When thirty-two-year-old Sony G Tharakan, a former HR professional, decided to resume her career after having her first child, she did not know where to start from. She took a course in lifology and a master’s degree in counselling psychology. Now, she has been working as an associate lifologist or a parent coach.
She is one among the growing number of Indians in their 30s and above who are learning again in pursuit to stay relevant. While some are learning new-age courses in their own streams or are ‘upskilling’ themselves, others are opting for ‘cross-skilling’ or ‘re-skilling’ themselves by learning things which are not traditionally part of their job profiles. Not just working professionals but stay-at-home mothers are also diving into the online education space.
“The online course is certainly a boon for me. I could start a career in a field which was related to my previous work experience and it allows me to work-from-home with flexible timings. Having responsibilities of my child and my husband not being in the country often, I could not follow strict timelines. I soon realised that I might not be the first one to complete the race but I will definitely complete it,” said Sony who helps students make wise career decisions.
Coursera – India’s largest online learning platform – claims that 30 per cent of its 10 million users in the country are in the age-group of 30 years and above. UpGrad claims that while most of its user-base is 25 years and above, people with over 10 years of experience make about 30 per cent of total enrollments.
As the traditional definition of students being below the age group of 25 years is expanding with people in their 30s and above rejoining academia, this could mean not only a change in the workplaces and tougher competition for fresh graduates but also an overhaul of the online learning space.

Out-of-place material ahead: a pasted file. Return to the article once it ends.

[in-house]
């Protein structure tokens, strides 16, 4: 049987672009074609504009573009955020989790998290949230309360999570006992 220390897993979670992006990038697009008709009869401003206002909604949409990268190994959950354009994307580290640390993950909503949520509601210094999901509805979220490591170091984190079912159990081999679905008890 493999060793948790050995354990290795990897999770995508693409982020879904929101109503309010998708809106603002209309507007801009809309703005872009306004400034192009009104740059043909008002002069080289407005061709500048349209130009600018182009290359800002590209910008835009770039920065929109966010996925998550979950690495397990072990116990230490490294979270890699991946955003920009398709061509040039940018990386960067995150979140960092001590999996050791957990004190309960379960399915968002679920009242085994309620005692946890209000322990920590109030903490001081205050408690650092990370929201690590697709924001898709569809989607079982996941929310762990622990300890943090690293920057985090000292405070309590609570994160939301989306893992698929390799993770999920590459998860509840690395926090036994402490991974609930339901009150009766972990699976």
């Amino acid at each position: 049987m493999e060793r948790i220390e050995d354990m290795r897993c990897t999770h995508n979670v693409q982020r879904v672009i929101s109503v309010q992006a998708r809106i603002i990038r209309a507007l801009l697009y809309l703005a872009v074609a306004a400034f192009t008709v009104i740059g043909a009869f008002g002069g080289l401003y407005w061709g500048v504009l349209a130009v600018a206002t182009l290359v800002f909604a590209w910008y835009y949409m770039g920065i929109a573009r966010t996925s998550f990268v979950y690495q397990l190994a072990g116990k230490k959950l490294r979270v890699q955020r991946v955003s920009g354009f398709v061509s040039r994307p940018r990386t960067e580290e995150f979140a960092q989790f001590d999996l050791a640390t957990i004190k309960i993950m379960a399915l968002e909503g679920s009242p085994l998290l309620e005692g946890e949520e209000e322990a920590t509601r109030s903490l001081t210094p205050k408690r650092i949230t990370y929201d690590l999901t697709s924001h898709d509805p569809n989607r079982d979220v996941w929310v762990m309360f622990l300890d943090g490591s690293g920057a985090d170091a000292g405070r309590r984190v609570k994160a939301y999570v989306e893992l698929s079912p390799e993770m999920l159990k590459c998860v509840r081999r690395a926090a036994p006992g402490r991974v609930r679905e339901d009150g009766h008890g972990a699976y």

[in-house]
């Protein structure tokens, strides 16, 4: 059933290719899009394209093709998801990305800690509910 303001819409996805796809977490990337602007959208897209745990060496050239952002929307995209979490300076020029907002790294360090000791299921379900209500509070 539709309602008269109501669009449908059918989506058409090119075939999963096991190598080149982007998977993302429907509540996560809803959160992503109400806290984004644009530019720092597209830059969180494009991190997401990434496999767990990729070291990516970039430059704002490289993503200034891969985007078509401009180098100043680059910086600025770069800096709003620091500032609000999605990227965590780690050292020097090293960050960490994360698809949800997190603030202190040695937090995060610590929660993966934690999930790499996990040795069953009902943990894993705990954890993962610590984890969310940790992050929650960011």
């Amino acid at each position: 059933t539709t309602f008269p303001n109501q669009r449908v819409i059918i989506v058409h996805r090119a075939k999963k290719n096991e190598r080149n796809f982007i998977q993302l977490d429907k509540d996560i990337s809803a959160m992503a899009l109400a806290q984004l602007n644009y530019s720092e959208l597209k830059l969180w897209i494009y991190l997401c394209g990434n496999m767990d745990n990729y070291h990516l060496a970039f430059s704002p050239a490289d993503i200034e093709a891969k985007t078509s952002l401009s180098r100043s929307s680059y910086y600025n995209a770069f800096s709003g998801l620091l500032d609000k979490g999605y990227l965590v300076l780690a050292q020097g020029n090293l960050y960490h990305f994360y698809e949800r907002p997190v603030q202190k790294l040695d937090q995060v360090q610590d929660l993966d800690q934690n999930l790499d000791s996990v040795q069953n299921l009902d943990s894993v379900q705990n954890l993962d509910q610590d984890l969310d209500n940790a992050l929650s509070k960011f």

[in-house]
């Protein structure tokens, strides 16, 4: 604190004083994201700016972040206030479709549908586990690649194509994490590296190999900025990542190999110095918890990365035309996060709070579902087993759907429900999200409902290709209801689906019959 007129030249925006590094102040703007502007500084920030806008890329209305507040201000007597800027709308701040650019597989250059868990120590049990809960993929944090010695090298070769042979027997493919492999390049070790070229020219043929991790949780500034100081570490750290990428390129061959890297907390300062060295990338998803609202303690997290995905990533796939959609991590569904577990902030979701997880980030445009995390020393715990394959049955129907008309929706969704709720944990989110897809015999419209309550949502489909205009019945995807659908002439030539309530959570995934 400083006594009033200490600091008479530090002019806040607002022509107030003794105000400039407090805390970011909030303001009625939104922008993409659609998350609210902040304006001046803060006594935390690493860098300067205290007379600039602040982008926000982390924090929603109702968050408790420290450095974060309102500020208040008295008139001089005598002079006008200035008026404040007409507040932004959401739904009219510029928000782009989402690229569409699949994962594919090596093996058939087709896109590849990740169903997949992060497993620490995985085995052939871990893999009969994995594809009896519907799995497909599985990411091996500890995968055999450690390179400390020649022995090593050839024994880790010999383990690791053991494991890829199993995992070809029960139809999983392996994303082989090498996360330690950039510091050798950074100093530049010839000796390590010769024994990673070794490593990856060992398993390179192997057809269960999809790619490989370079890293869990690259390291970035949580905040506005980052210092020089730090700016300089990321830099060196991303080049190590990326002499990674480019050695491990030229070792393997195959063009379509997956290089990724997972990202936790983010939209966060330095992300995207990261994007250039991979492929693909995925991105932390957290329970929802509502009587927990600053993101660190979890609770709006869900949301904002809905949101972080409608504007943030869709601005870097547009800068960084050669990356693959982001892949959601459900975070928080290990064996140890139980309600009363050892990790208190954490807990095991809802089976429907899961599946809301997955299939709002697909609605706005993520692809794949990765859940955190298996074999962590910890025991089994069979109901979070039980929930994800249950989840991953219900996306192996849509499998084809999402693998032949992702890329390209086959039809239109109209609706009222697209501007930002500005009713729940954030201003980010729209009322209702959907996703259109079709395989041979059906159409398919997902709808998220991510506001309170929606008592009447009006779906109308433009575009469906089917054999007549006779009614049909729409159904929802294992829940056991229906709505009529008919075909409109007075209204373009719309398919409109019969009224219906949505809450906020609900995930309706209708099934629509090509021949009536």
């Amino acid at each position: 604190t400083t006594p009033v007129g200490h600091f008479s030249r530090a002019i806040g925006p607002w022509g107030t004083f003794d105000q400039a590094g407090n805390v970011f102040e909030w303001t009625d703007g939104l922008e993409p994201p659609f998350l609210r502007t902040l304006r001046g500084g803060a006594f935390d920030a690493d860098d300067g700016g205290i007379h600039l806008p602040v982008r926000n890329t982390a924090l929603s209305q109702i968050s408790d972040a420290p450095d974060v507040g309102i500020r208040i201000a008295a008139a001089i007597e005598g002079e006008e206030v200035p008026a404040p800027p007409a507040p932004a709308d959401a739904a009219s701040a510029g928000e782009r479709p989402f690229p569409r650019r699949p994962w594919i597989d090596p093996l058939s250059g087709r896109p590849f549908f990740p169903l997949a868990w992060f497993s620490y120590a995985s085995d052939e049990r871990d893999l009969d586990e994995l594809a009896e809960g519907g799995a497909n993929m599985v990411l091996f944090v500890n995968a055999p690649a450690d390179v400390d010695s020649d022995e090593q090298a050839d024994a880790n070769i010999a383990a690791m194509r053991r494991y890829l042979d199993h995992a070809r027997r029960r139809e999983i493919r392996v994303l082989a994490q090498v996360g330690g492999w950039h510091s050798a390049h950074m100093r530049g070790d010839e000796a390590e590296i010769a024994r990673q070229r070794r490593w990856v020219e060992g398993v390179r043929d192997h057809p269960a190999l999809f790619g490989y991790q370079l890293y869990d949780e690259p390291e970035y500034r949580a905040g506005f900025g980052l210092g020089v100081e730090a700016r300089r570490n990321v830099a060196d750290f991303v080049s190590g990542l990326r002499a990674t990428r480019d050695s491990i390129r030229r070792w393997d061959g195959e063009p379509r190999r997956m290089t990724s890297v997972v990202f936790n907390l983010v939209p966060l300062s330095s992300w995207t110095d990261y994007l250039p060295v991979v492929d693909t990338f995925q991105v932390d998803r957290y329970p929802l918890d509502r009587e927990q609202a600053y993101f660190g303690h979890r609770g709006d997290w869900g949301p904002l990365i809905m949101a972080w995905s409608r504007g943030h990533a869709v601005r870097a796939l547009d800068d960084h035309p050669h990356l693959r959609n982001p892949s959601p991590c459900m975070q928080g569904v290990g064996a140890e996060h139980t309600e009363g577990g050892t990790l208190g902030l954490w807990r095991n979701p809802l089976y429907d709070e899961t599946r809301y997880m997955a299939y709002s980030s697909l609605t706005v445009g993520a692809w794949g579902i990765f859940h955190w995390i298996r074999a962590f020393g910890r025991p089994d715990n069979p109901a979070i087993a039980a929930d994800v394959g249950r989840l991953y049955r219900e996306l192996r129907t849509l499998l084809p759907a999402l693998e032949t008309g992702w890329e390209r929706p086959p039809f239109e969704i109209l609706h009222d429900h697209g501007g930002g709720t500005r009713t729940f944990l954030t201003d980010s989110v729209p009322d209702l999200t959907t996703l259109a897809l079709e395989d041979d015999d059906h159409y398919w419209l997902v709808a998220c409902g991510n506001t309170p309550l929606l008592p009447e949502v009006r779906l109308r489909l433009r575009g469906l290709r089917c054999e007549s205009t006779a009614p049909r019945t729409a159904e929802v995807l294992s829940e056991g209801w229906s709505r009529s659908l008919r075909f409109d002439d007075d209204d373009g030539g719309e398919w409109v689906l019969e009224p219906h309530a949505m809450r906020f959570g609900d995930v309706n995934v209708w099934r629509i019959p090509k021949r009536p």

While currently most funding and innovations are happening in the K-12 market or test-preparation online learning space, experts believe that if the trend continues, the higher education sector can go beyond collaborating with colleges and see major fundings and innovations. Mayank Kumar, co-founder and MD, India upGrad believes that the change is ‘already happening’ and results might be seen in the coming six months.
While the online higher education space has been there for a long time now, the pandemic and job distress seem to be expanding it further.
“The pandemic has made people realise that the skills needed by industry are very different from what they possess. With people losing jobs, fresh graduates finding it hard to get the vacancy of their choice, and pay-cuts happening across industries, people have spent more time on online courses. For working professionals, the pandemic has meant lesser commute time thus they had time to spend on their own career preference and grooming,” said Hari Krishnan Nair, co-founder of education technology platform Great Learning.
The pandemic, said Nair, has taken the reach further to tier-2 and 3 cities while earlier the market was majorly limited to metros and tier-I cities. “Having senior professionals in their 50s, those with 15+ years of experience joining online courses is a positive sign for the industry and implies that we are moving from one career or skill for life to life-long learning and this means this space will continue to see more growth,” he added.
The major segments which people in their 30s and above are learning online are related to technology, and management. Courses like data science, technology not only remain a hit for people in IT but also for managers and those in related fields, as most of the sectors are witnessing a shift towards digital. Online MBA programmes too are one of the top choices, said Kumar.
Raghav Gupta, Managing Director, India and APAC, Coursera, said, “Amid the fourth industrial revolution, traditional skills are fast becoming obsolete. The pandemic has added to the urgency with which companies are adopting emerging technologies. To keep pace with the changes, working professionals must learn at a rapid speed. As the shelf life has shortened, the window to upskill and reskill is also shrinking. A working professional must keep learning to stay relevant to the job and the industry. A large population out of 10 million learners on Coursera in India is working professionals.”
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